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Story of Gradient Boosting: How It Evolved Over Years

Story of Gradient Boosting: How It Evolved Over Years

  • Gradient Boosting typically uses short, less complex-decision trees instead of decision stumps.

Between October and December 2016, Kaggle organised a competition with over 3,000 participants, competing to predict the loss value associated with American insurance company Allstate. In 2017, Google scholar Alexy Noskov won second position in the competition. In a blog post on Kaggle, Noskov walked readers through his work. The primary models he employed were neural networks and XGBoost, a variant of Gradient Boosting Machines (GBM).

A method of machine learning boosting, Gradient boosting, combines various simple models with limited performance levels (like weak models or weak learners) into a single composite one. In 1988, Michael Kearns said that the goal of boosting was to make ‘an efficient algorithm for converting relatively poor hypotheses into very good hypotheses’. 

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Two widely employed boosting algorithms are Adaptive Boosting, also known as AdaBoost, and Gradient Boosting.

The origin: AdaBoost

AdaBoost, which is short for Adaptive Boosting, was the first successful boosting ensemble algorithm. The most commonly used weak learners here are decision trees with the depth of one, due to which they are known as decision stumps. AdaBoost works by weighing observations and training a set of weak learners sequentially. Here, more weight is given to samples fitted worse in previous steps. Eventually, the complete set of learners are combined as a single complex classifier.  

In 1998, Leo Breiman formulated AdaBoost as a gradient descent with a particular loss function. Taking this further, Jerome Friedman, in 1999, came up with the generalisation of boosting algorithms, and thus, a new method: Gradient Boosting Machines. 

One can find Friedman’s paper detailing Gradient Boosting here

Today, AdaBoost is regarded as a particular case of Gradient Boosting in terms of loss functions. 

Gradient Boosting

Gradient Boosting is a machine learning algorithm made up of Gradient descent and Boosting. Gradient Boosting has three primary components: additive model, loss function, and a weak learner; it differs from Adaboost in some ways.

As mentioned earlier, the first of these is in terms of the loss function. Boosting utilises various loss functions. AdaBoost minimises the exponential loss function that makes the algorithm vulnerable to outliers. Gradient Boosting, on the other hand, allows any differentiable loss function to be used. This makes Gradient Boosting more stable than AdaBoost upon meeting outliers. 

Secondly, Gradient Boosting predicts the error left by the previous model. It is done through a loss function optimisation, conducted through gradient descent. 

But before that, we look at decision trees. 

Decision trees

Gradient Boosting typically uses short, less complex-decision trees instead of decision stumps. Here, many weak learners, which make up the individual decision trees, form one strong learner. Every tree is connected in series, and each particular tree attempts to minimise the error of the previous tree (that is, the residuals). Doing this makes boosting algorithms slow to learn but highly precise.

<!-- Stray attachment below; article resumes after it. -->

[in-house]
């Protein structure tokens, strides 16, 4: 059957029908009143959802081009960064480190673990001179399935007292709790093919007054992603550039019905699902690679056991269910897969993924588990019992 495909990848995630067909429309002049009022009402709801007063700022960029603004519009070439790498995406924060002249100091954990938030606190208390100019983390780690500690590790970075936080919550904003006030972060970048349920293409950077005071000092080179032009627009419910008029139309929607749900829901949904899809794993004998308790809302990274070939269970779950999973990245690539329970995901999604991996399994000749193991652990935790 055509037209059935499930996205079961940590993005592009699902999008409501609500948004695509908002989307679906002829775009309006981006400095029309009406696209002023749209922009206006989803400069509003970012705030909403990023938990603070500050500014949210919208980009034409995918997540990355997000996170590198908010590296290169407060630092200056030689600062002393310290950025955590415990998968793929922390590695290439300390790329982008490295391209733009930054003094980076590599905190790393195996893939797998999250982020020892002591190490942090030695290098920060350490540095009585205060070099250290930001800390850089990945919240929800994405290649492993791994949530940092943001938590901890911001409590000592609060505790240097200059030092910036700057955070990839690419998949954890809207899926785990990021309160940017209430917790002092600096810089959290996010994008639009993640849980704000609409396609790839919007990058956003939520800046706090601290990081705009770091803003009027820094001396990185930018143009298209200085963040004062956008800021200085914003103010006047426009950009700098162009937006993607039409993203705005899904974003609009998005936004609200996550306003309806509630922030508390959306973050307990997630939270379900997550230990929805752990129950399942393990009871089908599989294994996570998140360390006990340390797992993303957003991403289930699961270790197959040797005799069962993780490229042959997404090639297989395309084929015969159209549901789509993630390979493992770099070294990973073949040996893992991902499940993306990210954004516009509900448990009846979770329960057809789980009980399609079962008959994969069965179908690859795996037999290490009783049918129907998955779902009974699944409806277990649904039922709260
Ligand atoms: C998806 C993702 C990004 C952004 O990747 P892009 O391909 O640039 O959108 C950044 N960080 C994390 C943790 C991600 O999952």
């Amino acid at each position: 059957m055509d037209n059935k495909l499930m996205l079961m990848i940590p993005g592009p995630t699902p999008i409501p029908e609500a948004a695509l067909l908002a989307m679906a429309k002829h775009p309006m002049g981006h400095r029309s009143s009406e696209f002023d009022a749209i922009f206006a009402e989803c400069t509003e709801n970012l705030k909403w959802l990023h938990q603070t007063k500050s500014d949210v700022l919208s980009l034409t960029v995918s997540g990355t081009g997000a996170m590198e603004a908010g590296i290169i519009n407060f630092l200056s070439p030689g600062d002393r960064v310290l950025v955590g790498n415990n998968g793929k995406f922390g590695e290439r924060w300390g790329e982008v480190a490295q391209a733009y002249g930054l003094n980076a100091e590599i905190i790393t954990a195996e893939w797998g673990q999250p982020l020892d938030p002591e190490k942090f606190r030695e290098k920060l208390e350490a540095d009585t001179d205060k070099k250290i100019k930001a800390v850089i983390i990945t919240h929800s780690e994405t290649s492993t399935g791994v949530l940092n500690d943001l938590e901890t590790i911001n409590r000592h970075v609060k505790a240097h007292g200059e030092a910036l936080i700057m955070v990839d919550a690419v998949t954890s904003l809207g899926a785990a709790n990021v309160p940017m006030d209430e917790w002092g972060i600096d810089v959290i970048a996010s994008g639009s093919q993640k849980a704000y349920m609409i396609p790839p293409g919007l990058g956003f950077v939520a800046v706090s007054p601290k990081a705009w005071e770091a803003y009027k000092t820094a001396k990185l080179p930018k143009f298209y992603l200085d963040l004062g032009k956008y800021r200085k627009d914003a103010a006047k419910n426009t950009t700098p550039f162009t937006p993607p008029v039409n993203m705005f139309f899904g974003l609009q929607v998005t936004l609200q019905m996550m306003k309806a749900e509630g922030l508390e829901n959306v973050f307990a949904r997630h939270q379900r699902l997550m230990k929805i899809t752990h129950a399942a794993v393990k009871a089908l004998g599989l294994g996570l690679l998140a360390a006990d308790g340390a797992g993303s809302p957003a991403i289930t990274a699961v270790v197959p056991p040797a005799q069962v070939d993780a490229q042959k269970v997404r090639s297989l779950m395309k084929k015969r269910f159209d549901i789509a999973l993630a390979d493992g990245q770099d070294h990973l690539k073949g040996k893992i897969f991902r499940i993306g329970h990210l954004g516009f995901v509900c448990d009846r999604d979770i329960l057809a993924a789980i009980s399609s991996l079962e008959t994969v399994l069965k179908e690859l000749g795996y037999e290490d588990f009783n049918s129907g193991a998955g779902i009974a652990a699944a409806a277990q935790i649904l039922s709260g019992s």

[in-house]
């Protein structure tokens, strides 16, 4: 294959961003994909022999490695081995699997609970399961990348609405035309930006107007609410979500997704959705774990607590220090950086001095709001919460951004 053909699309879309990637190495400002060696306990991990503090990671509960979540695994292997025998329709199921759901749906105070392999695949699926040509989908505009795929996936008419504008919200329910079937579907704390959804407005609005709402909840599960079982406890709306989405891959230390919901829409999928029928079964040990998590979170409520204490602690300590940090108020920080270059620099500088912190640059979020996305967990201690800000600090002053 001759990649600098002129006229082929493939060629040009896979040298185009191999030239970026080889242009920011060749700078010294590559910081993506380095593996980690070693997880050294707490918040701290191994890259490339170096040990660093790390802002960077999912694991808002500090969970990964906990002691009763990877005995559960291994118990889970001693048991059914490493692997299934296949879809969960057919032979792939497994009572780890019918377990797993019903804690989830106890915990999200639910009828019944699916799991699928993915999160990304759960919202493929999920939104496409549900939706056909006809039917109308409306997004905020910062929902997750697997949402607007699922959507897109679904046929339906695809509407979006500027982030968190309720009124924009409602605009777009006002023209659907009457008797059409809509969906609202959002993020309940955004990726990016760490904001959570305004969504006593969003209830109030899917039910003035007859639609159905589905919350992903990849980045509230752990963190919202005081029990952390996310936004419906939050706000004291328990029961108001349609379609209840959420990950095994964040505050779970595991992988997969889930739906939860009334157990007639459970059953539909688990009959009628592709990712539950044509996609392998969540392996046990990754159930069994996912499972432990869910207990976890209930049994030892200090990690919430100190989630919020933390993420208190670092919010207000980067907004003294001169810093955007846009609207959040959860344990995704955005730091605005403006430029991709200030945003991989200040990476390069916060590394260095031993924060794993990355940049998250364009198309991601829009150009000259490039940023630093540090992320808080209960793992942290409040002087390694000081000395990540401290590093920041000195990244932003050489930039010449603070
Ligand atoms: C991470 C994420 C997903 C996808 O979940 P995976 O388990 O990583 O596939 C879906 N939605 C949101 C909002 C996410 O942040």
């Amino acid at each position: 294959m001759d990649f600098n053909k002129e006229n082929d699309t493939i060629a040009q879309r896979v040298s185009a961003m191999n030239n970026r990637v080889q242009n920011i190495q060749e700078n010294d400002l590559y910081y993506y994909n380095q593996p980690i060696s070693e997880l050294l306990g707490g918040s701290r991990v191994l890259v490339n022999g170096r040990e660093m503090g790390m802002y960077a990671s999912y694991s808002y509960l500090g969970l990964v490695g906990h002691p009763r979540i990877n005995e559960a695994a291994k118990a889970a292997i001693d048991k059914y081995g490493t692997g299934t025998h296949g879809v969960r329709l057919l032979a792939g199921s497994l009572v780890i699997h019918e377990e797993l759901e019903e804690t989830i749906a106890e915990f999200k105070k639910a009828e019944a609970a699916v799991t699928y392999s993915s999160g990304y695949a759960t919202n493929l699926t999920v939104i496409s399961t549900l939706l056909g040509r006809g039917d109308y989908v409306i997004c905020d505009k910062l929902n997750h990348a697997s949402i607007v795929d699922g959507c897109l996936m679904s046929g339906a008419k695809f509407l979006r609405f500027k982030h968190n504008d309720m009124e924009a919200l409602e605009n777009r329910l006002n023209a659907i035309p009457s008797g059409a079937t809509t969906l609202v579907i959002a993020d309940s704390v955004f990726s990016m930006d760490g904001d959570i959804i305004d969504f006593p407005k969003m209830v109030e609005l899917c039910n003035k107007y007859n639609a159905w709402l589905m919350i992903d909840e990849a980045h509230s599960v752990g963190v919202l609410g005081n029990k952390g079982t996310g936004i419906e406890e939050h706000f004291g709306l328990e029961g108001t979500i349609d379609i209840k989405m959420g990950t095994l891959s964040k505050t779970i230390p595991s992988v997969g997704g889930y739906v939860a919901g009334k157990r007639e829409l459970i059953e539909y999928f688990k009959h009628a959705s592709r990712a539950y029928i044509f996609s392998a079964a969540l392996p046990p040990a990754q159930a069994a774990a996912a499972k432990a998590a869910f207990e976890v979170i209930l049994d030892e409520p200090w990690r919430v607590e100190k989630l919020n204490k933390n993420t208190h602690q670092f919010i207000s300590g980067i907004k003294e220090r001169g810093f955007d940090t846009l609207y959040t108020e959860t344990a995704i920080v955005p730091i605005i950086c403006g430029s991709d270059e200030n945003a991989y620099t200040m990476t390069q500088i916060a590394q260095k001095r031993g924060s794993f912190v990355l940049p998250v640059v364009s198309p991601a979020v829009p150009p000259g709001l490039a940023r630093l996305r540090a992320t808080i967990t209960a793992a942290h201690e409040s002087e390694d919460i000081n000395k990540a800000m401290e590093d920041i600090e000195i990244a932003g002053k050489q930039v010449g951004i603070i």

A loss function is used to determine the residuals from each step. For example, a user could use Mean Squared Error for a regression task and Logarithmic Loss for classification tasks. 

Let’s see how this would look mathematically:

An output model y, when fit into a single decision tree, is given by: 

y= A1+( B1+x)+e1, where e1 is the residual term from this particular decision tree.

Gradient Boosting fits consecutive decision trees on the residual from previous ones. Keeping this in mind, the consecutive decision trees would be:

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 e1= A2+( B2+x)+e2

 e2= A3+( B3+x)+e3

And so on. Assuming this specific Gradient Boosting model only uses three decision trees, the final model of the decision tree would be:

 y=A1+A2+A3+(B1+x)+(B2+x)+(B3+x)+e3

Improving performance

Gradient Boosting is also prone to some overfitting, which can decrease its performance. One way to go about this is through Stochastic Gradient Boosting. It involves sub-sampling the training dataset and using this to train the individual learners. Doing so reduces the correlation between results from individual learners, leading to a more accurate result.

A second method to improve performance is by a technique called shrinkage. Here, the predictions of each tree are weighed to slow down the algorithm’s learning process instead of adding them together sequentially. However, since lower learning rates require more iterations, this comes at the cost of computational time.

A final method to improve performance is through placing constraints on trees. Adding excessive-decision trees further contributes to overfitting. Other parameters here include tree depth, where shorter trees usually lead to better results. The number of observations per split limits the amount of training data at a step before undergoing a split.

It took more than ten years after introducing GBM for it to become vital components of data science. Since then, however, Gradient Boosting is becoming increasingly popular. A primary reason for this is using GBM’s implementations, such as the Kaggle-popular XGBoost, in various machine learning competitions. XGBoost further uses tricks that make it faster and more accurate than traditional means of Gradient Boosting. Through this, one can easily see Jerome Friedman’s 1999 innovation’s usefulness and hope for it to evolve and fit future data science applications.

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